“We want to make El Italiano an ambitious international series, worthy of an author who represents Spain all over the world.”
“`El Italiano' is a gripping adventure, love, and espionage story, set in an unconventional location, Gibraltar, a British territory that was affected by the Second World War because it was bordered by Spain, a neutral country,” Mr Tozzi added.
“Its characters are ordinary men and women who, conditioned by the times in which they lived, led extraordinary lives.”
“It is also the story of soldiers (sailors in this case) who were torn apart by internal conflicts caused by the armistice declared between Italy and the Allied Forces on September 8th, 1943.”
“Our protagonist, after that crucial date, will choose to side with the Italian Army fighting alongside the Allied Forces.”
Mr Pérez-Reverte, who trained in underwater activities at the Centro de Buceo de la Armada (Navy Diving Centre) in Cartagena in the late sixties, brings part of his experience to this story told to him by his father when he was a child.
With more than twenty million readers worldwide, translated into forty languages and with many of his works adapted for film and television, he is one of the most prominent Spanish-language authors on the literary scene.
“In those tragic, dangerous years of World War II, there were brave men and women that history left behind and has forgotten: people who did daring, seemingly impossible things that their adversaries were incapable of imagining,” he said.
“'El Italiano' is my attempt to recover and honour their memory. I'm positive that this series from Cattleya, whose productions I have always admired for their quality, will be faithful to the story I wrote.”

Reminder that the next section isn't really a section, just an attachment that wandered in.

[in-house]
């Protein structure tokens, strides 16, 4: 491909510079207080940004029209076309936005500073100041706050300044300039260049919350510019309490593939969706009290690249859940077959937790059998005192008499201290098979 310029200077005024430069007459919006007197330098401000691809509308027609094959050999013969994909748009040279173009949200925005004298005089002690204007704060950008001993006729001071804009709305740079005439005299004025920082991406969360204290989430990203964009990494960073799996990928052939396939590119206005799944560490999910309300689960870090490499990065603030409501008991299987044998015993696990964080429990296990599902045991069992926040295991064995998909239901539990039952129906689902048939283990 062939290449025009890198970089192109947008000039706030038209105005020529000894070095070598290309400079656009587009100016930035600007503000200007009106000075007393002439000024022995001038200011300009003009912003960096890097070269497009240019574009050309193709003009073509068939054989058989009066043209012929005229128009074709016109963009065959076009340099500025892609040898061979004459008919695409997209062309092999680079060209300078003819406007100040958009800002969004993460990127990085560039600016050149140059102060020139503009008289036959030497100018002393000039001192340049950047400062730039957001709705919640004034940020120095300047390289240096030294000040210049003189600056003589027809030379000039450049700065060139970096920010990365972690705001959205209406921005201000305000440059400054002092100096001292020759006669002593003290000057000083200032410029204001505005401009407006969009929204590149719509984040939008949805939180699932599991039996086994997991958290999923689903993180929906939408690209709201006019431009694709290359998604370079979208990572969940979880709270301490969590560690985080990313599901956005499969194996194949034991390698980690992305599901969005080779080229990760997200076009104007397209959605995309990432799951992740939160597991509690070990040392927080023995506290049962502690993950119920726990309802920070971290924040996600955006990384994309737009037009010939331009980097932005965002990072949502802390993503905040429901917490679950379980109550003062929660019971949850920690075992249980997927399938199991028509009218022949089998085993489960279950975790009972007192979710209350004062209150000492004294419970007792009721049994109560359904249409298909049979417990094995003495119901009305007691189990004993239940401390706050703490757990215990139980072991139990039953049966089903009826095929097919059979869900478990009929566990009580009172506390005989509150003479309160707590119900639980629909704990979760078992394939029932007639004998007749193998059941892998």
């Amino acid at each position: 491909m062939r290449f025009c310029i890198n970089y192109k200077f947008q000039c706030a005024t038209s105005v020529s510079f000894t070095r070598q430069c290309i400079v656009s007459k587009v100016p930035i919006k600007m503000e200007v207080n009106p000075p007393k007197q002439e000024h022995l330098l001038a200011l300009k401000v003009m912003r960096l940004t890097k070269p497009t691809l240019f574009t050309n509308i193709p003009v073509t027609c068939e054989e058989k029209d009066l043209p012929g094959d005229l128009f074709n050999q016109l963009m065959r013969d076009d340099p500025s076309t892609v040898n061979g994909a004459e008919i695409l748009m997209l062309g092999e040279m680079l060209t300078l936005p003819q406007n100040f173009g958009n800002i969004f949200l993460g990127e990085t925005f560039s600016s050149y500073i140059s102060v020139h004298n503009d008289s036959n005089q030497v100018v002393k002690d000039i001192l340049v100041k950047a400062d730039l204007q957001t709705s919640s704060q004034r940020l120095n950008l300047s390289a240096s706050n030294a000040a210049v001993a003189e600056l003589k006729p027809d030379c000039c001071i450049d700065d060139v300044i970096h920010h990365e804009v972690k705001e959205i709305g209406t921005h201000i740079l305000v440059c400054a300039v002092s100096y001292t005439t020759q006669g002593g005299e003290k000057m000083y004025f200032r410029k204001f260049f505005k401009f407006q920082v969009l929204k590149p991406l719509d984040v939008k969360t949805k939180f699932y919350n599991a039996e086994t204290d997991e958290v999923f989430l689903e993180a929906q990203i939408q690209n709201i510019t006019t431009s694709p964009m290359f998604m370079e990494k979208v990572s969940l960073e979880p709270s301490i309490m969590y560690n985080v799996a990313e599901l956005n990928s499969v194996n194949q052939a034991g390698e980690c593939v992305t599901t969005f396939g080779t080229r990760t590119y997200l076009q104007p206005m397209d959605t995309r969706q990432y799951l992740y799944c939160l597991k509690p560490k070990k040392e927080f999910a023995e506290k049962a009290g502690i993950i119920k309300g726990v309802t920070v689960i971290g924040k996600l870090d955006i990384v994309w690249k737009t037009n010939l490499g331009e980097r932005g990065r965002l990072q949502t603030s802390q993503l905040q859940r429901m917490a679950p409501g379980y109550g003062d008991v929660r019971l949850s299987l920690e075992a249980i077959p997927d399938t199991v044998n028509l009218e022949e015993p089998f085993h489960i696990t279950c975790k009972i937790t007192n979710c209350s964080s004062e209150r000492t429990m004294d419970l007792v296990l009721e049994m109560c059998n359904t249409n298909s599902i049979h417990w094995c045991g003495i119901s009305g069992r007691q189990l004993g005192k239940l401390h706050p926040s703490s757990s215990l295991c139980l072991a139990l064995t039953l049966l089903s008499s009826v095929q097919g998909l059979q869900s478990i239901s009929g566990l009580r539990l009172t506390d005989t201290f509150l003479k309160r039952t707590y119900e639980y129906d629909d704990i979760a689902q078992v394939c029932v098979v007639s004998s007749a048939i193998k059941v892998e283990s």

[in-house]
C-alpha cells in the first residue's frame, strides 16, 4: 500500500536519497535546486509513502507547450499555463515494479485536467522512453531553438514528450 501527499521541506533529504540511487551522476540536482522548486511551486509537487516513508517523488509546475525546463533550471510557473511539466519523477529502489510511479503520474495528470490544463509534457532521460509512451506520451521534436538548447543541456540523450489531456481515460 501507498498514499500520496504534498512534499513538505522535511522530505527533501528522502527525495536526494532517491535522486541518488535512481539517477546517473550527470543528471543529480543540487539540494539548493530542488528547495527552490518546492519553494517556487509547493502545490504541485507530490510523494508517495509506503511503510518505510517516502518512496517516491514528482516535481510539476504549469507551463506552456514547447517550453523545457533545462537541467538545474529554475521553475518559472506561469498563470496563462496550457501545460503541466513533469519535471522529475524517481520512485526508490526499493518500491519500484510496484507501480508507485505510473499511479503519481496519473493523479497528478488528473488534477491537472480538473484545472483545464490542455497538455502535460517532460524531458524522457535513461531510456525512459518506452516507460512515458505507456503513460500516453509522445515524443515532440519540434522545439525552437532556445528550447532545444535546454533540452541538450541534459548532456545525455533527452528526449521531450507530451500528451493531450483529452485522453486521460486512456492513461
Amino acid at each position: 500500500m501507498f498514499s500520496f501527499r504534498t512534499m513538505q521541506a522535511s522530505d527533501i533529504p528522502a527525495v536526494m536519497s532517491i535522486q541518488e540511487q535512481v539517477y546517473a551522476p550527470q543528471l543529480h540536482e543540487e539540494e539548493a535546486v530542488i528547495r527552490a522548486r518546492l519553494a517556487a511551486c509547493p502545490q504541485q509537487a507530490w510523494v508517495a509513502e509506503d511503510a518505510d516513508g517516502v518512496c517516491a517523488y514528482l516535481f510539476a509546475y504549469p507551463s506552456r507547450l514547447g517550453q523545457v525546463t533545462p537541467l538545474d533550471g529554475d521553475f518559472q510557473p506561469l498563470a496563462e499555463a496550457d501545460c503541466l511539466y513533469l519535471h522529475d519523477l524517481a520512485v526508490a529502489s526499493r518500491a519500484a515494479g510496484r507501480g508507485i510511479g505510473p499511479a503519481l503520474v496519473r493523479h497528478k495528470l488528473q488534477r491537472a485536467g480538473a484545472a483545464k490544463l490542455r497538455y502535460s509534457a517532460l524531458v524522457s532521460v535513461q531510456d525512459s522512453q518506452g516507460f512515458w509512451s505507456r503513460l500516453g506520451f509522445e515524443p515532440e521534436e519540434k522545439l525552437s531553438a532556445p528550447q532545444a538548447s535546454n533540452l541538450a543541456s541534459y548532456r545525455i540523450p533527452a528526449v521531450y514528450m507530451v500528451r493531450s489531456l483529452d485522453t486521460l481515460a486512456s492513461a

Mr Pérez-Reverte was a broadcast journalist and war correspondent for 21 years before becoming an author.
He is also no stranger to the Rock, having first visited in 1972 as a working journalist and then several times after that to film documentary segments in the Strait of Gibraltar on issues including migration and smuggling.
Two of his earlier books – La Reina del Sur and La Carta Esférica – are set in and around the Strait of Gibraltar, and he confessed the Rock’s multi-layered history fascinated him.
“All of Europe’s history, you have it here,” he told the Chronicle when he presented his book here last year.
“This is the world that I love because that’s where you find characters and rich material.”
Parts of ‘El Italiano’ are set in Gibraltar and draw on that experience.
Above all, what draws him back to this region time again is the fact that it is a frontier, a place where Europe and Africa are within a stone’s throw of each other, where the Mediterranean meets the Atlantic, a place that is a rich melting pot of different cultures and peoples.
“It’s a frontier, and frontiers are interesting because things happen there, there are more interesting people, adventures,” he said, adding: “And this is a frontier par excellence.”
“The Mediterranean, the Atlantic, Africa, Spain, Gibraltar, Europe, it’s all here.”
“Frontiers are fascinating places and all my novels are always based around them.”